Still skeptical? Maybe the best of the rest of the non-Indiana native players come from the south? Nope.
Starting shortstop Jeremy Houston? Chicago. Key reliever B.J. Sabol and the 4th MLB draft choice Jonathan Stiever? Wisconsin. Mr. all-everything Matt Lloyd? CANADA.
Save for a couple Southern California guys (Ryan Fineman and Chris Lowe), there isn’t anyone on the roster from anywhere south of Bloomington — although we’ll admit that we didn’t study a map too closely to confirm that.
Part of what is driving these guys to succeed at a national level is the doubt that goes along with Midwestern guys playing what has traditionally been a southern game. We asked IU outfielder and Michigan City, Indiana native Logan Kaletha if the players think about what it means to be from the northern part of the country:
“Growing up as an athlete in Indiana you have to play with a chip on your shoulder. Being underrated compared to the rest of the country is what fuels us to perform. There’s a lot of talent in our state and playing with a Midwest mentality is the linchpin to our success,” Kaletha said.
There’s no doubt that a “chip on your shoulder” mentality is part of it. That has fueled people for as long as there has been something to compete about. But the thing is, these guys are actually good. Really good.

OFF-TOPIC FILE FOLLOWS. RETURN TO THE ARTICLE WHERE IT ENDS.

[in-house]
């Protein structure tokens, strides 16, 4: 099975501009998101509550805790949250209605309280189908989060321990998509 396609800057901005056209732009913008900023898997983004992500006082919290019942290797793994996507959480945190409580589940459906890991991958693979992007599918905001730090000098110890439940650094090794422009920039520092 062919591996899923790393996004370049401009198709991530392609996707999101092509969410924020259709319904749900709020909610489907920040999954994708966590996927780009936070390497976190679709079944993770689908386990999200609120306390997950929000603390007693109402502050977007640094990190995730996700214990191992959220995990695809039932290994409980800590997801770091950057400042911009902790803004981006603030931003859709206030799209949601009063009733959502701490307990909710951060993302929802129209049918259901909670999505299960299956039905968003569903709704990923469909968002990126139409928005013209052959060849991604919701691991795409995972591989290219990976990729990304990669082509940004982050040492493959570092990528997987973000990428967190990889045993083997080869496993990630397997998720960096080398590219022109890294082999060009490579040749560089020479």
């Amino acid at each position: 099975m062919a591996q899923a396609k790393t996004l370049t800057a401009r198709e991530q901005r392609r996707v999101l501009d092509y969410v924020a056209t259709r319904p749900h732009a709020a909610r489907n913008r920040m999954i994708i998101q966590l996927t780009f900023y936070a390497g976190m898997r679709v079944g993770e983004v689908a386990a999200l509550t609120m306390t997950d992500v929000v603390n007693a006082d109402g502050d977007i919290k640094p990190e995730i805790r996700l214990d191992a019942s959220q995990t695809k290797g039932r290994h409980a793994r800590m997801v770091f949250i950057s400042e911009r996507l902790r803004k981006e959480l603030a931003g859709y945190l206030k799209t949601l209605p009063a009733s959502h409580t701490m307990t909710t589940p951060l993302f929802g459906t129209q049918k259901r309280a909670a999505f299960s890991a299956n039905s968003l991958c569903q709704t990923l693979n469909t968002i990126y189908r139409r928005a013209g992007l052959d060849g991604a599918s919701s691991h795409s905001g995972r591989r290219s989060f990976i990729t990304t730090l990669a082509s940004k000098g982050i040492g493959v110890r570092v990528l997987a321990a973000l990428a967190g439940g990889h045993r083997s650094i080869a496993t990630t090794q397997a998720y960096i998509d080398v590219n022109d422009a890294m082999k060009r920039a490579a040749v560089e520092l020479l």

So what is going on here? This is the “north”. After a particularly cold spring in Indiana, hands are probably still stinging from a few games in Bloomington that saw flurries. How is IU competing at a national level with kids that are growing up in places where it was still snowing in April?
MY HOW TIMES HAVE CHANGED
I have a cousin that packed up and moved his family from Indiana to Florida several years ago. What was the driving motivation behind that move? Year-round baseball for his kids. That made sense to me at the time. Now? Something has changed.
This run by northern schools like Indiana couldn’t have happened 20 years ago. To be sure, Bob Morgan had some nice seasons in his more than 20 years as the IU head coach. But as we’ve illustrated, a statistically significant portion of the program’s major accomplishments have come in the last 10 years.